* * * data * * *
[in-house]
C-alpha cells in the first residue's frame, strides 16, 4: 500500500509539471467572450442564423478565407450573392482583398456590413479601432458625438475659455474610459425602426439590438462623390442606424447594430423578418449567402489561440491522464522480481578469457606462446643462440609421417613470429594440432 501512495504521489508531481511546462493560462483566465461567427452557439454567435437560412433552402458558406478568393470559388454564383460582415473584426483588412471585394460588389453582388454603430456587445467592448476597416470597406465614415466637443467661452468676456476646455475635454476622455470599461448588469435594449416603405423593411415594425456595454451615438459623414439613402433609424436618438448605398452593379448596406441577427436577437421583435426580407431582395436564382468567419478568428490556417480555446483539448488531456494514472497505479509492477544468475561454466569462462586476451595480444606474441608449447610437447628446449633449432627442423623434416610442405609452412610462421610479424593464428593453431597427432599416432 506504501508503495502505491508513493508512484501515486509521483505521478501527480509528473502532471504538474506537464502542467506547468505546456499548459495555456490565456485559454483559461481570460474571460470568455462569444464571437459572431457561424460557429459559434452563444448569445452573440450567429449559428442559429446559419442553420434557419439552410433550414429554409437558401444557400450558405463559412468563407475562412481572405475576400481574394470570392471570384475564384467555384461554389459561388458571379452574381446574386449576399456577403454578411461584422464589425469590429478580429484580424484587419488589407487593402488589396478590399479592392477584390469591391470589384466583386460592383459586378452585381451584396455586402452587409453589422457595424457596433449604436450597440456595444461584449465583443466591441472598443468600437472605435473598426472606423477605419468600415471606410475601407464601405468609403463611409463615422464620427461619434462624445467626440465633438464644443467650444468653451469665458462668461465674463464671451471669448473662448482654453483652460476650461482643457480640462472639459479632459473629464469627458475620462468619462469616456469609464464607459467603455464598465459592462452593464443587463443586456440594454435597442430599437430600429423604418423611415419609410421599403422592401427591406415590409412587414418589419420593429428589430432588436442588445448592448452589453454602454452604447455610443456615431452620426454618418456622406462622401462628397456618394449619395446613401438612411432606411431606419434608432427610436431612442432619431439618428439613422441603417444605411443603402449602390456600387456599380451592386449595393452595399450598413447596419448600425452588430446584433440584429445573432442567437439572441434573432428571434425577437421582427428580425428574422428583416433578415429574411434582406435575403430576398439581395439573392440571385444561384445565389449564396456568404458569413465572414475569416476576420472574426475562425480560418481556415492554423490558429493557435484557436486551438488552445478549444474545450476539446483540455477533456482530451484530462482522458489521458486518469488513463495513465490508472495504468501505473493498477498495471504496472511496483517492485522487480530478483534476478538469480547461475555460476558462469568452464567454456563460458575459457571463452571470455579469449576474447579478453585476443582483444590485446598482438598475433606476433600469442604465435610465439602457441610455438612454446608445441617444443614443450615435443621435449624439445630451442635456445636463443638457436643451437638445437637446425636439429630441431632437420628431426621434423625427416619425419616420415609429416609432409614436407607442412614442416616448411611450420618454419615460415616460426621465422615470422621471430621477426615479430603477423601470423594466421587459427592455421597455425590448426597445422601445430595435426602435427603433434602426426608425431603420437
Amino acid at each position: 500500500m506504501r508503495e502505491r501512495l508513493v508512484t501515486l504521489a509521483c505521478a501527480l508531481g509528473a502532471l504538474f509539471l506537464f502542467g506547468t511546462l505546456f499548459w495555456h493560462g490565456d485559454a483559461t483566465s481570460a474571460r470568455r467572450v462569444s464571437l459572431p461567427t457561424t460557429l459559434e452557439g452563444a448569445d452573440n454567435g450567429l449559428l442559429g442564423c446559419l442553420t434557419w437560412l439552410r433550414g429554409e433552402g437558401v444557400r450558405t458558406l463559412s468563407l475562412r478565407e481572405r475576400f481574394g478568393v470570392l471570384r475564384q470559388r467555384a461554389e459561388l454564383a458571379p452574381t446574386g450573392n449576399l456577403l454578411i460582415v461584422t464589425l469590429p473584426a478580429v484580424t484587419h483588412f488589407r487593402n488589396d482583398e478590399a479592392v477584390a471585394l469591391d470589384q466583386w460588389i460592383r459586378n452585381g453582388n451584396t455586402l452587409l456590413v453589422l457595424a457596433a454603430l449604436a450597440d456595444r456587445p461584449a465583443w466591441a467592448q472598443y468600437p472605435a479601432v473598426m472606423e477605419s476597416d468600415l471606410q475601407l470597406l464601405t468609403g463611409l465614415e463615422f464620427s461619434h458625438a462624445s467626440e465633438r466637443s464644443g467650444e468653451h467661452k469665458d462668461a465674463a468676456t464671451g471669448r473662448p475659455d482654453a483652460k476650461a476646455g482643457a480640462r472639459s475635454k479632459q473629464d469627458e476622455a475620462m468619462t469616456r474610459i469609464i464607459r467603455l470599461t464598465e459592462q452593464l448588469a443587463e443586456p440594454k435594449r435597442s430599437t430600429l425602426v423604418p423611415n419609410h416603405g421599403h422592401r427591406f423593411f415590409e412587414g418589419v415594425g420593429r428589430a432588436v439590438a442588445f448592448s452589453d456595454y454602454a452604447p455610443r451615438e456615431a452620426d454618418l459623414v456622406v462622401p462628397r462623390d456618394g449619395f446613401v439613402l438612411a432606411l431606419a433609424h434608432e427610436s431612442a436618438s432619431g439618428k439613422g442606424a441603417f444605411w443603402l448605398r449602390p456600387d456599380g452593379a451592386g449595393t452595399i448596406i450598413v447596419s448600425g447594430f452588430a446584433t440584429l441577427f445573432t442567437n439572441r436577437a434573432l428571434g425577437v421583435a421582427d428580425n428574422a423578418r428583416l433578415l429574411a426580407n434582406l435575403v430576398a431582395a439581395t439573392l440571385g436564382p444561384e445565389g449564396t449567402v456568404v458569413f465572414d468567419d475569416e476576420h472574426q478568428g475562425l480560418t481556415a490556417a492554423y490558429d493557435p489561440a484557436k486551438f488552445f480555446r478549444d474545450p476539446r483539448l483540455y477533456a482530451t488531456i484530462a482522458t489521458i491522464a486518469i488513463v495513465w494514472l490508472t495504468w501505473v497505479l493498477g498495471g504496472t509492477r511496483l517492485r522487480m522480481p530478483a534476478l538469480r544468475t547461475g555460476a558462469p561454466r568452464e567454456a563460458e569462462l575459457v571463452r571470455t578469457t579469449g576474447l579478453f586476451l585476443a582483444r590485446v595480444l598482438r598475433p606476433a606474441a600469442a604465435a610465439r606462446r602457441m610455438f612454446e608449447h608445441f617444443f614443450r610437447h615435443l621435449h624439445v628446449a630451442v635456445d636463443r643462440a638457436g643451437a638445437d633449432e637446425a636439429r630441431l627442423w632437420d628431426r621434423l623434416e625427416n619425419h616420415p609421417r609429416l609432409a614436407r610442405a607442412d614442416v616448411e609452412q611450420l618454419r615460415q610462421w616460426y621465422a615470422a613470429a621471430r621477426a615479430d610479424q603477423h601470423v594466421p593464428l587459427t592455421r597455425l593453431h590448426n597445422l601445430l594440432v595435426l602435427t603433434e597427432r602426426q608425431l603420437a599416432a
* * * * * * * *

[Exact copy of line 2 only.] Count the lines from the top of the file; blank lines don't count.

C-alpha cells in the first residue's frame, strides 16, 4: 500500500509539471467572450442564423478565407450573392482583398456590413479601432458625438475659455474610459425602426439590438462623390442606424447594430423578418449567402489561440491522464522480481578469457606462446643462440609421417613470429594440432 501512495504521489508531481511546462493560462483566465461567427452557439454567435437560412433552402458558406478568393470559388454564383460582415473584426483588412471585394460588389453582388454603430456587445467592448476597416470597406465614415466637443467661452468676456476646455475635454476622455470599461448588469435594449416603405423593411415594425456595454451615438459623414439613402433609424436618438448605398452593379448596406441577427436577437421583435426580407431582395436564382468567419478568428490556417480555446483539448488531456494514472497505479509492477544468475561454466569462462586476451595480444606474441608449447610437447628446449633449432627442423623434416610442405609452412610462421610479424593464428593453431597427432599416432 506504501508503495502505491508513493508512484501515486509521483505521478501527480509528473502532471504538474506537464502542467506547468505546456499548459495555456490565456485559454483559461481570460474571460470568455462569444464571437459572431457561424460557429459559434452563444448569445452573440450567429449559428442559429446559419442553420434557419439552410433550414429554409437558401444557400450558405463559412468563407475562412481572405475576400481574394470570392471570384475564384467555384461554389459561388458571379452574381446574386449576399456577403454578411461584422464589425469590429478580429484580424484587419488589407487593402488589396478590399479592392477584390469591391470589384466583386460592383459586378452585381451584396455586402452587409453589422457595424457596433449604436450597440456595444461584449465583443466591441472598443468600437472605435473598426472606423477605419468600415471606410475601407464601405468609403463611409463615422464620427461619434462624445467626440465633438464644443467650444468653451469665458462668461465674463464671451471669448473662448482654453483652460476650461482643457480640462472639459479632459473629464469627458475620462468619462469616456469609464464607459467603455464598465459592462452593464443587463443586456440594454435597442430599437430600429423604418423611415419609410421599403422592401427591406415590409412587414418589419420593429428589430432588436442588445448592448452589453454602454452604447455610443456615431452620426454618418456622406462622401462628397456618394449619395446613401438612411432606411431606419434608432427610436431612442432619431439618428439613422441603417444605411443603402449602390456600387456599380451592386449595393452595399450598413447596419448600425452588430446584433440584429445573432442567437439572441434573432428571434425577437421582427428580425428574422428583416433578415429574411434582406435575403430576398439581395439573392440571385444561384445565389449564396456568404458569413465572414475569416476576420472574426475562425480560418481556415492554423490558429493557435484557436486551438488552445478549444474545450476539446483540455477533456482530451484530462482522458489521458486518469488513463495513465490508472495504468501505473493498477498495471504496472511496483517492485522487480530478483534476478538469480547461475555460476558462469568452464567454456563460458575459457571463452571470455579469449576474447579478453585476443582483444590485446598482438598475433606476433600469442604465435610465439602457441610455438612454446608445441617444443614443450615435443621435449624439445630451442635456445636463443638457436643451437638445437637446425636439429630441431632437420628431426621434423625427416619425419616420415609429416609432409614436407607442412614442416616448411611450420618454419615460415616460426621465422615470422621471430621477426615479430603477423601470423594466421587459427592455421597455425590448426597445422601445430595435426602435427603433434602426426608425431603420437